Study summariseds

Early Indicators of Child Abuse and Neglect: A Multi-Professional Delphi Study

This study used the Delphi technique (basically many rounds of questionnaires) to seek consensus about possible early indicators of child abuse and neglect. In this study they gave questionnaires to a variety of professional people who have something to do with child protection work, not just child protection social workers.

Consensus about the early indicators of child abuse was achieved on the following topics:

‘Physical indicators’:

  • Unexplained patterns of minor injuries.
  • Recurring minor injuries.
  • Frequent admissions to hospital with all tests negative.
  • Recurring and unexplained episodes of cyanosis.
  • Failure to thrive.

‘Behavioural and developmental indicators’:

  • Self-harm.
  • Eating disorders.
  • Inappropriate sexualized behaviour.
  • Undue fear of adults.
  • Running away.
  • Foraging / hoarding food.
  • Cruel to animals.
  • Sudden changes in behaviour / progress.
  • Withdrawn or wary.
  • Encopresis (Encopresis is the soiling of underwear with stool by children who are past the age of toilet training. Because each child achieves bowel control at his or her own rate, medical professionals do not consider stool soiling to be a medical condition unless the child is at least 4 years old).
  • Head banging / rocking.
  • Aggressive to peers.
  • Miserable child.

‘Parental factors’:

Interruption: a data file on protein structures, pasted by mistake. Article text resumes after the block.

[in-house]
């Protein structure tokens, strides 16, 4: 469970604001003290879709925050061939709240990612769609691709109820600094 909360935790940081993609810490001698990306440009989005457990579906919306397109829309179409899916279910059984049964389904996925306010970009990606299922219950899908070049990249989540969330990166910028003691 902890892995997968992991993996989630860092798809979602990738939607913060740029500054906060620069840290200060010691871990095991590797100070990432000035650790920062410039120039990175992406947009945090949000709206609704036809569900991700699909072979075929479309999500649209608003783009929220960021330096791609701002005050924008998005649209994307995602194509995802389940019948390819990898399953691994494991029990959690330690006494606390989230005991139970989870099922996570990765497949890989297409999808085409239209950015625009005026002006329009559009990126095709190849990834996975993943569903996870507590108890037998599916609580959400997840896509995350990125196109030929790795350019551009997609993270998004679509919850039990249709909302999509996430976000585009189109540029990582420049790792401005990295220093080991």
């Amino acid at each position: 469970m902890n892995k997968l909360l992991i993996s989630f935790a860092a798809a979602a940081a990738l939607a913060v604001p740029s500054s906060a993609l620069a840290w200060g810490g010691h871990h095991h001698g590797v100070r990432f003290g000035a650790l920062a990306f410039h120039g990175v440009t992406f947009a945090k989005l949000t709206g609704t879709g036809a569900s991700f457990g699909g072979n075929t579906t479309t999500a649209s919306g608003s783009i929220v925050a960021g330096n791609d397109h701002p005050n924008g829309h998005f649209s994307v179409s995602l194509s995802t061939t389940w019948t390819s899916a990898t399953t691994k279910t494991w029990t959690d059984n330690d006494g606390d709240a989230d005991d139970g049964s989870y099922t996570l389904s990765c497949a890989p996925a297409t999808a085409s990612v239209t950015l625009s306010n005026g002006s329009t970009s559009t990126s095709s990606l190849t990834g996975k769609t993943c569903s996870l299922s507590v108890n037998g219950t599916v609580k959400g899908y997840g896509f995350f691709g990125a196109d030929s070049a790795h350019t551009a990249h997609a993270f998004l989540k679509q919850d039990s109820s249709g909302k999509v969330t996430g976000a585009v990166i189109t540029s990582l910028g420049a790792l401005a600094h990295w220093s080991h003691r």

• Failure to ensure that the child receives medical treatment for illness or injury.
  • Failure to ensure that the child receives basic health care (e.g. developmental assessments / immunizations).
  • Domestic violence in pregnancy.
  • Use of excessive punishment.
  • Inability to meet basic needs of the child.
  • Frequent negativity about a child.
  • Parents who put their own needs first.
  • Lack of provision for safety.
  • Substance abuse.
  • Substance abuse in pregnancy.
  • Extreme anger.
  • Acute mental health needs.
  • Alienation of support network.
  • Failure to book for antenatal care.
  • Unrealistic expectations of child.
  • Unwanted pregnancy.
  • High levels of conflict with agencies / people in authority.

and ‘other’:

  • A clustering of signs.

How can you relate this to practise?

  • This is a very good article published in a high ranking journal that could help you when you investigate allegations of child abuse.
  • This article can be helpful for you if you need a supportive reference for stating (in your court report for instance) that certain things are considered possible indicators of abuse (and thus early intervention is needed), like when a child is frequently admitted to hospital but medical tests are always negative.
  • This article is very useful to educate and empower other role players about the indicators of child abuse.

Carefully summarised by: